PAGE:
Our day continued with a great talk about epidemics and outbreak control with Dr. Adam Levine (and no, NOT of Maroon 5 fame). Dr. Levine is an Assistant Professor of Emergency Medicine at Brown University and Emergency Medical Coordinator of the International Medical Corps. His work focuses on improving the delivery of emergency care in resource-limited settings and during humanitarian emergencies. Fun fact: one of our fellow GHEC participants, Meagan Hawes, who is currently pursuing her MPH at Johns Hopkins University, worked with Dr. Levine in Rwanda last year on the DHAKA (Dehydration: Assessing Kids Accurately) study, in which she specifically assessed whether mid-upper arm circumference could be used as a predictive marker of dehydration status. Dr. Levine gave a comprehensive review of clinical diagnoses of TB, cholera, malaria, diarrheal disease. He also shared some personal experiences with the Ebola epidemic, about the almost isolating feelings he got upon return to US. One can’t help but compare his experience to that of Dr. Craig Spencer, and think of the public's pendulum-like view of hero (for having a bleeding heart and helping those in need) vs villain (risk of possibly bringing Ebola into the US). What are the costs of standing up for doing work that you think is right?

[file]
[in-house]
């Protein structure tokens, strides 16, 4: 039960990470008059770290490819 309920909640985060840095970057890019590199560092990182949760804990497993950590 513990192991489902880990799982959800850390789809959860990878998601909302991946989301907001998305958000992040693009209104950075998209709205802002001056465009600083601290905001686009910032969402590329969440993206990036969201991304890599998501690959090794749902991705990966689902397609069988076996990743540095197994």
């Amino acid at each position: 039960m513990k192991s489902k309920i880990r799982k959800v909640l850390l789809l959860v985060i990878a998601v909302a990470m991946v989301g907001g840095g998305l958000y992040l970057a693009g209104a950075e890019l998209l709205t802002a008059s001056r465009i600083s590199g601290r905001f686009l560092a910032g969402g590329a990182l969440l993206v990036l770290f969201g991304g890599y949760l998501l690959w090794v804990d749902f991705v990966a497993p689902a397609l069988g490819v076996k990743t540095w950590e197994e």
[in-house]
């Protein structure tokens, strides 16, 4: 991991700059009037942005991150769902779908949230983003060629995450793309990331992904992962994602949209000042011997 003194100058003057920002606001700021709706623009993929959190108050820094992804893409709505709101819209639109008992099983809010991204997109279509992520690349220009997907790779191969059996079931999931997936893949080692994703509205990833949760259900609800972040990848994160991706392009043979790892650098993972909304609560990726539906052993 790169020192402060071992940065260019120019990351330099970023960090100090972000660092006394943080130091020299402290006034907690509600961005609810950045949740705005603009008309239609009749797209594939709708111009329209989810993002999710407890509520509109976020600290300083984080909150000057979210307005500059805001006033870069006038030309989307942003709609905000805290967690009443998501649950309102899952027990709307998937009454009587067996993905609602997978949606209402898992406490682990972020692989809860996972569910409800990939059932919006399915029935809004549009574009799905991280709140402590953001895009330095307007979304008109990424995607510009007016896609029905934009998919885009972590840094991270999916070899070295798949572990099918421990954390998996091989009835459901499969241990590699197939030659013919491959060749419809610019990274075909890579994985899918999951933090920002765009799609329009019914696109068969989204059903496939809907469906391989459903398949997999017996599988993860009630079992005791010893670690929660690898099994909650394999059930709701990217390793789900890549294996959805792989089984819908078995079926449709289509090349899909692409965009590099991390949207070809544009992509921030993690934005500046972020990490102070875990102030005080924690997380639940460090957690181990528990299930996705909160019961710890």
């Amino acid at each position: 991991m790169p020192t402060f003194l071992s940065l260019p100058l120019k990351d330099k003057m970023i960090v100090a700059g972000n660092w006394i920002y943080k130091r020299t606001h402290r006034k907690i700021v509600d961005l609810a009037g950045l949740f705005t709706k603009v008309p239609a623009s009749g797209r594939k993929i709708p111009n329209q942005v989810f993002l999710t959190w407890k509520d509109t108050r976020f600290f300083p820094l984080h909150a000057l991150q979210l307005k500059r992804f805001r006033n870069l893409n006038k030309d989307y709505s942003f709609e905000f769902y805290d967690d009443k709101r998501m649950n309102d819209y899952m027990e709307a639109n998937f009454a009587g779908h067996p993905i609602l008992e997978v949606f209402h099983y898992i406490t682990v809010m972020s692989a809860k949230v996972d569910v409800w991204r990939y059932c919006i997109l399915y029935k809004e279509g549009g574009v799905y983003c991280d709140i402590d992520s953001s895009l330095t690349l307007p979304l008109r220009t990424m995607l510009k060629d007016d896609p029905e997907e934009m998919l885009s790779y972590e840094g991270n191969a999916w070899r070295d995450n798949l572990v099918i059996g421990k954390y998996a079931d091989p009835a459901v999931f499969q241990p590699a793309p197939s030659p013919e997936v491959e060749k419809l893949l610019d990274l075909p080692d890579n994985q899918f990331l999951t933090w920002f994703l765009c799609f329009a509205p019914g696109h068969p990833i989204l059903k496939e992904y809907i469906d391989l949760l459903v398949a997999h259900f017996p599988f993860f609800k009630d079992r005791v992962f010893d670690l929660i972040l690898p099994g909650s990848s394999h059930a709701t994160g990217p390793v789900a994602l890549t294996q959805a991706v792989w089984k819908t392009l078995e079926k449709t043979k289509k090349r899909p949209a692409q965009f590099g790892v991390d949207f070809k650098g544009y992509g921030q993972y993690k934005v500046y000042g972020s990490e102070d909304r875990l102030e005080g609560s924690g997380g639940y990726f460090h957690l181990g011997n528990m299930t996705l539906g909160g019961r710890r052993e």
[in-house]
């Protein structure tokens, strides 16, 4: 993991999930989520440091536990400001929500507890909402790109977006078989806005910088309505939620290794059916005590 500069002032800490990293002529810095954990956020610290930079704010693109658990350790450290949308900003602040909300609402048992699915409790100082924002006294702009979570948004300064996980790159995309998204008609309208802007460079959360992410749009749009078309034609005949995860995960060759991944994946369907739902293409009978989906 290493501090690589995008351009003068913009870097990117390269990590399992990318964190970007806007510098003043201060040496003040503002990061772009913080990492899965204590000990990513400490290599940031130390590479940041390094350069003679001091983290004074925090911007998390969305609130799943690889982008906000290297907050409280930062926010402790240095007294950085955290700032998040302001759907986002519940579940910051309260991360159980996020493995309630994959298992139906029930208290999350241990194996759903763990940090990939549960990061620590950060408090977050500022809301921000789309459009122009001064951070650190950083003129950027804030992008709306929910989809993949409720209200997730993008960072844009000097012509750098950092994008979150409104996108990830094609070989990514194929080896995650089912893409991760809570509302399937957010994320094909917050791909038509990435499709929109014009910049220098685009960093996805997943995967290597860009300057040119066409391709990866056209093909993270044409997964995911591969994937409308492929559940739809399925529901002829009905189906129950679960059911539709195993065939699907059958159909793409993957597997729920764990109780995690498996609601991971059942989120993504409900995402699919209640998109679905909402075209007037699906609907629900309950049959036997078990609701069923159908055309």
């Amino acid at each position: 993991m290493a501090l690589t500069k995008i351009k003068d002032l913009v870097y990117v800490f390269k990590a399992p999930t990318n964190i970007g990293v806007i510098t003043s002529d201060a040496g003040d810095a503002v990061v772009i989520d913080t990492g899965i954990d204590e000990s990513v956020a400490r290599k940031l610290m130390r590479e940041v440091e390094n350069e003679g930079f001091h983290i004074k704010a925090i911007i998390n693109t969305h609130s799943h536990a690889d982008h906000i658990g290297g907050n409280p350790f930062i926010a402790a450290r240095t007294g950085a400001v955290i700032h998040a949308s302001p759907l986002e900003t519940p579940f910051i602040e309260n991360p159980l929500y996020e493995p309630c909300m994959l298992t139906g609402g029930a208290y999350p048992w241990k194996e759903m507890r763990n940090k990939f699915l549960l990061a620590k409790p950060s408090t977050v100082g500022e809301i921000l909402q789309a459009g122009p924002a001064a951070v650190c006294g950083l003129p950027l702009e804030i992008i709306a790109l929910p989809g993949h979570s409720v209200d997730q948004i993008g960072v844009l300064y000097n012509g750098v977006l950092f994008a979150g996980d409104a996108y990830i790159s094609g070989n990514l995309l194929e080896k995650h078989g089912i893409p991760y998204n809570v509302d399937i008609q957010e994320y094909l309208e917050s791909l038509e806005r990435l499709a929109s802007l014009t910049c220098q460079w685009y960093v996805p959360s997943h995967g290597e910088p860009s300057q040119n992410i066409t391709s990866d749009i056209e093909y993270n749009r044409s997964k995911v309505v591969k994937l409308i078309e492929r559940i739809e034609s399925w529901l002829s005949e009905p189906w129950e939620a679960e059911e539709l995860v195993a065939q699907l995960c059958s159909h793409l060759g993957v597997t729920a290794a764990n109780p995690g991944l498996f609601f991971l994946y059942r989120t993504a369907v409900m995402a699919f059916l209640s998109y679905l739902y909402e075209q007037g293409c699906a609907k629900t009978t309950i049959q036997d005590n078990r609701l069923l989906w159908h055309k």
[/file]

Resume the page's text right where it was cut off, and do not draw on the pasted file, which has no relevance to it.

Our day ended with Grand Rounds given by the esteemed Dr. Leslie Roberts, Associate Professor of Population and Family Health at Columbia University. He has a PhD in Environmental Engineering, has worked for WHO in Rwanda, and has led over 50 surveys in 17 countries, mostly measuring mortality in times of war. He brought up a very interesting comparison – the glorified prolific researcher who brings in $100 million in grants with the publish-or-perish mentality vs the clinician who brings in $1 million in grants with 10 publications in the past 10 years can have the same impact. Would an HIV vaccine bring one of the poorest countries into a developed nation within 50 years? How about a perfect 100% literacy rate in children? Then why are scientists mainly working on the HIV vaccine and not literacy program development? “No one thanks the biochemist. But we all love the doctors and nurses.” His challenge to us to impact the world more on the clinical side really makes one think.